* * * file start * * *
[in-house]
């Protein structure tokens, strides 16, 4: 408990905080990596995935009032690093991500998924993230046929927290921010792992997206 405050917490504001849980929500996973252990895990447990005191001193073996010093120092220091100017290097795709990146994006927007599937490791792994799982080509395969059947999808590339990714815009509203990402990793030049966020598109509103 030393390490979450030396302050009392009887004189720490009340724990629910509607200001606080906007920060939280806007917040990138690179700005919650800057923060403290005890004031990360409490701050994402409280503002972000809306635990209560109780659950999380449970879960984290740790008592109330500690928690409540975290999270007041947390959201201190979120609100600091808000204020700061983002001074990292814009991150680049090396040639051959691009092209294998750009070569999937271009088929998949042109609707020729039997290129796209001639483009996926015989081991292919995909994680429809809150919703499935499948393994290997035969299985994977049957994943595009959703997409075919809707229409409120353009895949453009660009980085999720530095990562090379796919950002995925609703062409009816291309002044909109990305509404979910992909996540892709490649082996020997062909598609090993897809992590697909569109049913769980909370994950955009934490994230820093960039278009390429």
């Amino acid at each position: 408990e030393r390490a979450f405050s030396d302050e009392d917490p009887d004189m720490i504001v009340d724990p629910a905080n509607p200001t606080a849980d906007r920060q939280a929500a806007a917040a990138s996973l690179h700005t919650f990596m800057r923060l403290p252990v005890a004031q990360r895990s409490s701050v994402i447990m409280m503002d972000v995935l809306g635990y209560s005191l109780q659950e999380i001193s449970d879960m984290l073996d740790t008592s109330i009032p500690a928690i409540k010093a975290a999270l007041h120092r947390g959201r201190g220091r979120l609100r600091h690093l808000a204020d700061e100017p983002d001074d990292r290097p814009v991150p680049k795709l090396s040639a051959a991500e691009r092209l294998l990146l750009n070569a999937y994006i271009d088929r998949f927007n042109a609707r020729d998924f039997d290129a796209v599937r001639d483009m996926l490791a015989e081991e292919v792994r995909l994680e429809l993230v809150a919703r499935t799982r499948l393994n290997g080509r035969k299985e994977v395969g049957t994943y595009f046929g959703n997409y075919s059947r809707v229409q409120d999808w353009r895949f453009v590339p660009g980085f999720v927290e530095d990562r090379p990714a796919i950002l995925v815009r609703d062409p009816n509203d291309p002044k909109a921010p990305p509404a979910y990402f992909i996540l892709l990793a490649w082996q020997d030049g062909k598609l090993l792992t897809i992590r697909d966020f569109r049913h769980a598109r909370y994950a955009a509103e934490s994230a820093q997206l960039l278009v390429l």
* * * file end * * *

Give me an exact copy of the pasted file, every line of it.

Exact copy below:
[in-house]
């Protein structure tokens, strides 16, 4: 408990905080990596995935009032690093991500998924993230046929927290921010792992997206 405050917490504001849980929500996973252990895990447990005191001193073996010093120092220091100017290097795709990146994006927007599937490791792994799982080509395969059947999808590339990714815009509203990402990793030049966020598109509103 030393390490979450030396302050009392009887004189720490009340724990629910509607200001606080906007920060939280806007917040990138690179700005919650800057923060403290005890004031990360409490701050994402409280503002972000809306635990209560109780659950999380449970879960984290740790008592109330500690928690409540975290999270007041947390959201201190979120609100600091808000204020700061983002001074990292814009991150680049090396040639051959691009092209294998750009070569999937271009088929998949042109609707020729039997290129796209001639483009996926015989081991292919995909994680429809809150919703499935499948393994290997035969299985994977049957994943595009959703997409075919809707229409409120353009895949453009660009980085999720530095990562090379796919950002995925609703062409009816291309002044909109990305509404979910992909996540892709490649082996020997062909598609090993897809992590697909569109049913769980909370994950955009934490994230820093960039278009390429």
């Amino acid at each position: 408990e030393r390490a979450f405050s030396d302050e009392d917490p009887d004189m720490i504001v009340d724990p629910a905080n509607p200001t606080a849980d906007r920060q939280a929500a806007a917040a990138s996973l690179h700005t919650f990596m800057r923060l403290p252990v005890a004031q990360r895990s409490s701050v994402i447990m409280m503002d972000v995935l809306g635990y209560s005191l109780q659950e999380i001193s449970d879960m984290l073996d740790t008592s109330i009032p500690a928690i409540k010093a975290a999270l007041h120092r947390g959201r201190g220091r979120l609100r600091h690093l808000a204020d700061e100017p983002d001074d990292r290097p814009v991150p680049k795709l090396s040639a051959a991500e691009r092209l294998l990146l750009n070569a999937y994006i271009d088929r998949f927007n042109a609707r020729d998924f039997d290129a796209v599937r001639d483009m996926l490791a015989e081991e292919v792994r995909l994680e429809l993230v809150a919703r499935t799982r499948l393994n290997g080509r035969k299985e994977v395969g049957t994943y595009f046929g959703n997409y075919s059947r809707v229409q409120d999808w353009r895949f453009v590339p660009g980085f999720v927290e530095d990562r090379p990714a796919i950002l995925v815009r609703d062409p009816n509203d291309p002044k909109a921010p990305p509404a979910y990402f992909i996540l892709l990793a490649w082996q020997d030049g062909k598609l090993l792992t897809i992590r697909d966020f569109r049913h769980a598109r909370y994950a955009a509103e934490s994230a820093q997206l960039l278009v390429l």